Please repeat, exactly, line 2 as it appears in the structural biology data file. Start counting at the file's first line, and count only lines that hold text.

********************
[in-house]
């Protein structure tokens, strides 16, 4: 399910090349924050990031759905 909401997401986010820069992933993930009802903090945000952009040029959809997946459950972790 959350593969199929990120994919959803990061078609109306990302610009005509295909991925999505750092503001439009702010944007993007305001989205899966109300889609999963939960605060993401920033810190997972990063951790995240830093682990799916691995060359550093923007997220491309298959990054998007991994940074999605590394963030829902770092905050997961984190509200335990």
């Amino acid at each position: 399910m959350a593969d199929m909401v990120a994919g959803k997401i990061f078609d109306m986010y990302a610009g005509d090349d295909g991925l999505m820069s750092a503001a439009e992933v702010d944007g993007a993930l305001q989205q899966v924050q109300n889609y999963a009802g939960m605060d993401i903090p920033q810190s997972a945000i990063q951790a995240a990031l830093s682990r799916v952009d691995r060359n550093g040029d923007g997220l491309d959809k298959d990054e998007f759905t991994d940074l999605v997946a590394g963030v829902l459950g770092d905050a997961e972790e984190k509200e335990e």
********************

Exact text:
């Protein structure tokens, strides 16, 4: 399910090349924050990031759905 909401997401986010820069992933993930009802903090945000952009040029959809997946459950972790 959350593969199929990120994919959803990061078609109306990302610009005509295909991925999505750092503001439009702010944007993007305001989205899966109300889609999963939960605060993401920033810190997972990063951790995240830093682990799916691995060359550093923007997220491309298959990054998007991994940074999605590394963030829902770092905050997961984190509200335990």